Detritivores and decomposers are both involved in the process of decomposition, but they differ in their feeding strategies. Detritivores are organisms that directly feed on the dead organic matter, physically breaking it down into smaller pieces. Decomposers, on the other hand, are microorganisms like bacteria and fungi that break down organic matter chemically through the process of decomposition.
There are numerous examples of detritivores in various ecosystems. Some common examples include earthworms, millipedes, woodlice (rolly pollies), dung beetles, vultures, and certain species of flies and beetles. Many aquatic organisms, such as freshwater shrimp and certain types of snails, also act as detritivores, consuming decaying organic matter in rivers and lakes.
Detritivores play a crucial role in ecosystems by facilitating the decomposition process and nutrient cycling. They break down dead organic matter, making it more accessible to decomposer microorganisms. Through their feeding activities, detritivores release nutrients locked in organic matter back into the environment, enriching the soil or water with essential elements. This recycling of nutrients supports the growth of plants and sustains the overall productivity of ecosystems.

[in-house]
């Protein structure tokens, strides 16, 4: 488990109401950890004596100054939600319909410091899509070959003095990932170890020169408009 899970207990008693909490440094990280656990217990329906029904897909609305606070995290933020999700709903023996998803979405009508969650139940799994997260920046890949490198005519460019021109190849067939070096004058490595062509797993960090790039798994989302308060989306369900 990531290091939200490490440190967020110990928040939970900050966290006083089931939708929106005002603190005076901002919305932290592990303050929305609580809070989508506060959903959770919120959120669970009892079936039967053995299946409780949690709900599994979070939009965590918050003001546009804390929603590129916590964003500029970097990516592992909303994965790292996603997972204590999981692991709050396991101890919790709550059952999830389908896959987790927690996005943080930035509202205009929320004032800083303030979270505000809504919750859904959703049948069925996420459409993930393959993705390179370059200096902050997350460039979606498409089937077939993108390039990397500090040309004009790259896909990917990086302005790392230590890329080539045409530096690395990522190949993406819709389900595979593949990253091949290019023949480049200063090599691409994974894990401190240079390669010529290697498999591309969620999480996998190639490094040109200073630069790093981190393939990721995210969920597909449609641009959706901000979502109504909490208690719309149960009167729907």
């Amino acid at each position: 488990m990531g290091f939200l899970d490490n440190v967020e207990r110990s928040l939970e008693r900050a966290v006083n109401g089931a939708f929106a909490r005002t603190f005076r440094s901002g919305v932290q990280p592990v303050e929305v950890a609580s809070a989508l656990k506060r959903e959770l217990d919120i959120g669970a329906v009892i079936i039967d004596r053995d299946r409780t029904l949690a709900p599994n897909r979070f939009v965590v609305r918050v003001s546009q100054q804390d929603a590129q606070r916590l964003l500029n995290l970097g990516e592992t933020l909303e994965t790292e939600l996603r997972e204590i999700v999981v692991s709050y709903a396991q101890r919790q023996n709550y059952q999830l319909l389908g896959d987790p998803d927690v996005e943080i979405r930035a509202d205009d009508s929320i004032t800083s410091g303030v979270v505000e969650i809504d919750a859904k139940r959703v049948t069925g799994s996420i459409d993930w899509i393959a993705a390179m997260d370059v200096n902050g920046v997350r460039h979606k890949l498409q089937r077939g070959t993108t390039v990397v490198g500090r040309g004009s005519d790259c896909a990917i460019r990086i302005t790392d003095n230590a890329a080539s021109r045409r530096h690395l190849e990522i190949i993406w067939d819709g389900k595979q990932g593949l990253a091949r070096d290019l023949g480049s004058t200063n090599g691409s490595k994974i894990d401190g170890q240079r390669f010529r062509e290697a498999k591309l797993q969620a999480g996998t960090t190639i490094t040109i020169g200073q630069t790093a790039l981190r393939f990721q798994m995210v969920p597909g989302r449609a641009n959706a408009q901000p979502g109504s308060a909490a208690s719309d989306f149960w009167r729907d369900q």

Detritivores occupy an important position in the food chain as consumers of dead organic matter. They are considered primary consumers within the detrital food web, as they convert non-living organic material into a form that can be utilized by other organisms. Detritivores serve as a food source for secondary consumers, such as carnivores or omnivores, that rely on detritivores for energy and nutrients. Their role as recyclers of organic matter links the energy flow between different trophic levels in an ecosystem.